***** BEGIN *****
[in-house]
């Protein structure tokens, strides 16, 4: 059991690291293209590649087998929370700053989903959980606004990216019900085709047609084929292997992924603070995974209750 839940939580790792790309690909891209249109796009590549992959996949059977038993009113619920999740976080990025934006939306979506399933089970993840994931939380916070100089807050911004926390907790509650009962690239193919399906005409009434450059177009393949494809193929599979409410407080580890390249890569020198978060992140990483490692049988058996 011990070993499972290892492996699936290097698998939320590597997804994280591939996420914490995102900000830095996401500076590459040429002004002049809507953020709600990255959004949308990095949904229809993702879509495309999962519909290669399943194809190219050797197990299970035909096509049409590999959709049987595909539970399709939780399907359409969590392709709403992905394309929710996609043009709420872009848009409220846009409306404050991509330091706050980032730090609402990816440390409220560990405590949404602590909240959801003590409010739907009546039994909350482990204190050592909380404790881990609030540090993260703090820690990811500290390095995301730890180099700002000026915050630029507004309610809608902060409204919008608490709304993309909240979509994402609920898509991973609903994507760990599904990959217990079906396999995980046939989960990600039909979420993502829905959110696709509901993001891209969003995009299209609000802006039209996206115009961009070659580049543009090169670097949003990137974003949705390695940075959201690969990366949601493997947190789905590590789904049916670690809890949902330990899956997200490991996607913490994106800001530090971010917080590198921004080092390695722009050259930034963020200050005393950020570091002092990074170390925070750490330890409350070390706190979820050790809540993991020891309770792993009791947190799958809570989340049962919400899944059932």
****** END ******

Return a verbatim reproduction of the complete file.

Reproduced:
[in-house]
């Protein structure tokens, strides 16, 4: 059991690291293209590649087998929370700053989903959980606004990216019900085709047609084929292997992924603070995974209750 839940939580790792790309690909891209249109796009590549992959996949059977038993009113619920999740976080990025934006939306979506399933089970993840994931939380916070100089807050911004926390907790509650009962690239193919399906005409009434450059177009393949494809193929599979409410407080580890390249890569020198978060992140990483490692049988058996 011990070993499972290892492996699936290097698998939320590597997804994280591939996420914490995102900000830095996401500076590459040429002004002049809507953020709600990255959004949308990095949904229809993702879509495309999962519909290669399943194809190219050797197990299970035909096509049409590999959709049987595909539970399709939780399907359409969590392709709403992905394309929710996609043009709420872009848009409220846009409306404050991509330091706050980032730090609402990816440390409220560990405590949404602590909240959801003590409010739907009546039994909350482990204190050592909380404790881990609030540090993260703090820690990811500290390095995301730890180099700002000026915050630029507004309610809608902060409204919008608490709304993309909240979509994402609920898509991973609903994507760990599904990959217990079906396999995980046939989960990600039909979420993502829905959110696709509901993001891209969003995009299209609000802006039209996206115009961009070659580049543009090169670097949003990137974003949705390695940075959201690969990366949601493997947190789905590590789904049916670690809890949902330990899956997200490991996607913490994106800001530090971010917080590198921004080092390695722009050259930034963020200050005393950020570091002092990074170390925070750490330890409350070390706190979820050790809540993991020891309770792993009791947190799958809570989340049962919400899944059932």